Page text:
The failure of copper flat coolers is attributed to four failure mechanisms. They are (i) deflection, (ii) pipe weld failures, (iii) plug weld failures, and (iv) face abrasion. A comparison of copper plate cooler with cast iron stave cooler is given in Tab 2.
|Tab 2 Comparison between cooling systems|
|Description||Unit||Copper plate cooler||Cast iron stave cooler|
|Specific surface area of cooling element per Square meter shell||sq m / sq m||1-2||2.5||0.8-1||1-2|
|Specific cooling water flow per square meter (sq m) shell||cum / hr||5-10||3-5|
|Typical cooling water velocity||m / sec||0.5-1||2-2.5||1-1.2||2.5-3|
Cigar coolers are used for more intensive cooling or with insufficient existing spacing of the flat plate cooler. These are also known as copper jackets. Cigar coolers are used in the open areas between the plate coolers when more intensive cooling is needed or there is insufficient existing spacing of the flat plate coolers. These are also used sometimes for improvements to the existing cooling system during a campaign. Cigar cooler is normally machined from a solid copper bar to form a cylindrical core and a single channel is added by drilling and plugging.
Cigar coolers are normally inserted on the centerlines between adjacent flat plate coolers on a horizontal and vertical plane. For the purpose of installation of a cigar cooler normally a cylindrical hole is drilled through the furnace shell and existing refractory lining with a core drill. The use of cigar coolers in the bosh, belly, and lower stack areas increases the cooling system area. Since this area of the BF has the highest temparature and temperature fluctuations, the use of cigar cooler can increase the refractory lining resistance to chemical and mechanical attack mechanisms. However since the use of cigar coolers results in increase of appertures in the furnace, it is necessary that the strength of the shell is checked before its use. A typical cigar cooler and its positioning between the plates coolers as seen from the outside of the BF shell are shown in Fig 4.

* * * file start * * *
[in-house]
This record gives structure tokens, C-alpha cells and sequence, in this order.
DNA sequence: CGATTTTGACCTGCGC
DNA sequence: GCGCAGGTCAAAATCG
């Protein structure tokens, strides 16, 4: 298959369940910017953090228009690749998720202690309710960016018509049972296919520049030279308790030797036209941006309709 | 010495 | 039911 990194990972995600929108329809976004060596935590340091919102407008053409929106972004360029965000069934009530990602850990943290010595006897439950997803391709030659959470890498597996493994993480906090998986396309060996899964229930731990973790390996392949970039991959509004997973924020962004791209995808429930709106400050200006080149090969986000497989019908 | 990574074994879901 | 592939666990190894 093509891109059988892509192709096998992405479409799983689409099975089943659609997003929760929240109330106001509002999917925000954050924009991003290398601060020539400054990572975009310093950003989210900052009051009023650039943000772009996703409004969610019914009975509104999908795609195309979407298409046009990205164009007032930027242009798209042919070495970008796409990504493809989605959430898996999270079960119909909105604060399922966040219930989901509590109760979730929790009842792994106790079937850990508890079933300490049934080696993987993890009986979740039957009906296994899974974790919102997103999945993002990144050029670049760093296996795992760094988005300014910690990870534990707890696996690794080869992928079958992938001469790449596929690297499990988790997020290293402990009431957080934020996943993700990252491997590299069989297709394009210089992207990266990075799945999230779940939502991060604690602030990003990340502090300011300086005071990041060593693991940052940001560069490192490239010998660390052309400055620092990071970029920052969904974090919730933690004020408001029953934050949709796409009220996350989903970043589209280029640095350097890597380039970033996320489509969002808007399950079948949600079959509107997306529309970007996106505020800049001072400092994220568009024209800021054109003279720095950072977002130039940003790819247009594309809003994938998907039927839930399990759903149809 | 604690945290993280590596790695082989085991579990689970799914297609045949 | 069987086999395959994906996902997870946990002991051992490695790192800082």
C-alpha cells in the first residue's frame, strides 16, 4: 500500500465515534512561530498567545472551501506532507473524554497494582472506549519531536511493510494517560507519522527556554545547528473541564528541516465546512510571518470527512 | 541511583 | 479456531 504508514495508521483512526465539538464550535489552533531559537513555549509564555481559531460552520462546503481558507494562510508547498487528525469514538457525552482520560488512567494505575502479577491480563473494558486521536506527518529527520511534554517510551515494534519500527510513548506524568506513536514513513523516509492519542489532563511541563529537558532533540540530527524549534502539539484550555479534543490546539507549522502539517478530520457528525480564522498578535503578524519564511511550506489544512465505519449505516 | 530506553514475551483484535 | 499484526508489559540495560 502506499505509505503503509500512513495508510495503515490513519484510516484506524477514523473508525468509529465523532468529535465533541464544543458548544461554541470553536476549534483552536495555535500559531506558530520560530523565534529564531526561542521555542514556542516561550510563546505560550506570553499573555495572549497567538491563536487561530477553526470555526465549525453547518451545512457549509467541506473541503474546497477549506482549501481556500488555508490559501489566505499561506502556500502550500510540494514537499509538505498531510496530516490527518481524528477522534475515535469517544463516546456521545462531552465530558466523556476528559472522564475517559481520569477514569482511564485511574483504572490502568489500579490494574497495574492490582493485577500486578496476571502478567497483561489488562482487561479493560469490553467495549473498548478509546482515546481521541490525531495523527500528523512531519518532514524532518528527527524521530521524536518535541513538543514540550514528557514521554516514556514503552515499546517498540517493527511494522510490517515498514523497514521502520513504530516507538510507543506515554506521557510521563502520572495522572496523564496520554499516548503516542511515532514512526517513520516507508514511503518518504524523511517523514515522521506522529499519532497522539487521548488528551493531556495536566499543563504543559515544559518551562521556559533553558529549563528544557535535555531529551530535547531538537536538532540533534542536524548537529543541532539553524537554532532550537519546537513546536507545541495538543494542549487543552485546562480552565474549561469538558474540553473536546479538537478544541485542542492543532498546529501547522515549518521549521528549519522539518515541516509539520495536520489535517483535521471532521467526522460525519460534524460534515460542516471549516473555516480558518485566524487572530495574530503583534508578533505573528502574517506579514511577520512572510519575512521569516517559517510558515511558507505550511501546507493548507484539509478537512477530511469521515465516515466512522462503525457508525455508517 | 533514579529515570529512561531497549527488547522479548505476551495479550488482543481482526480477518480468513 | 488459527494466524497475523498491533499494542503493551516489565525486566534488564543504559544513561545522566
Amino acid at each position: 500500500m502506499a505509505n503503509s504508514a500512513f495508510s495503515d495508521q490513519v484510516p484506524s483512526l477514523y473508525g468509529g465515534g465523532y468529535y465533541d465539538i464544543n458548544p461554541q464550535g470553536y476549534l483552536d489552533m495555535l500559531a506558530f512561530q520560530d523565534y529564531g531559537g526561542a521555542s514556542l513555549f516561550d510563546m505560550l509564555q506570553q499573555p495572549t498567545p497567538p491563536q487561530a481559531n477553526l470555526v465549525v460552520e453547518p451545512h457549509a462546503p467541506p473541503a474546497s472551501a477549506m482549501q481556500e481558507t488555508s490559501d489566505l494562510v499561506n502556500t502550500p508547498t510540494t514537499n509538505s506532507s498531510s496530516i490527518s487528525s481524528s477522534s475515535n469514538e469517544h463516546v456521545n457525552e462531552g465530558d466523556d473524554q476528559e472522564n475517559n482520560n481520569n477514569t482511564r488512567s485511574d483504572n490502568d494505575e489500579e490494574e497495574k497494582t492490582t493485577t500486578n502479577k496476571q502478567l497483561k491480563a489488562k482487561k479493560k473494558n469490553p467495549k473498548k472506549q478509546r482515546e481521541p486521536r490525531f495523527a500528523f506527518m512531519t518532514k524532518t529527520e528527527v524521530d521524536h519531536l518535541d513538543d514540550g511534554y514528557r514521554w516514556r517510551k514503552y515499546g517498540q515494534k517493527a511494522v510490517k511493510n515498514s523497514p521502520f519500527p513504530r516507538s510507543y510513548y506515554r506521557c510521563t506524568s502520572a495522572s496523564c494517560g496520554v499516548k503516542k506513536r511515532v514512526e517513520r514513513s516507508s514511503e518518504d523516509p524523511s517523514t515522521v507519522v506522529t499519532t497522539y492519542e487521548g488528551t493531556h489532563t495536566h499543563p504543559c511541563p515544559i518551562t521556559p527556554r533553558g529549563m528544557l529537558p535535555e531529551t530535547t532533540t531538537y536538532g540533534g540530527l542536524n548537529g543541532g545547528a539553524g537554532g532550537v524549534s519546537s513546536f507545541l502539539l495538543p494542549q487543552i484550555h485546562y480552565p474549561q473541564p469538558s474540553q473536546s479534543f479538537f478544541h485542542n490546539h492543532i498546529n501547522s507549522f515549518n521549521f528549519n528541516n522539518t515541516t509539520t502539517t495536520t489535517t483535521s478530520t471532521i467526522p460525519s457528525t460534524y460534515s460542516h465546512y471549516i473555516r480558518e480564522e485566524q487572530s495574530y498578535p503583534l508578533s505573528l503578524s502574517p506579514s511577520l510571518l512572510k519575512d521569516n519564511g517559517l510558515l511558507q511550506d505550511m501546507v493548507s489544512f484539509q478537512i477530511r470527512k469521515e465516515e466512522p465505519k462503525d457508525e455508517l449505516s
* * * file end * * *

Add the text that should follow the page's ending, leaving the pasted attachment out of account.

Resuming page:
Fig 6 Cigar cooler and its positioning between plate coolers
In consideration of the vast capital investment needed for the BF relining, great efforts have been made to extend the campaign life of the BFs. The copper stave technology is one of the products of such efforts.
The cast iron stave, due to its material characteristics, causes material deterioration at the lower part of the blast furnace, which is exposed to high heat load. This has made it difficult to achieve stable furnace life of 20 years using the cast iron stave. As an alternative cooling means to the cast iron stave considering the high heat load, the rolled copper stave was developed. This type of stave is made from a rolled copper plate on which holes are drilled and water supply and drain pipes are welded to form water channels. The use of rolled copper staves was started in Germany in the mid-1990s, and has been spread to the BFs in several countries.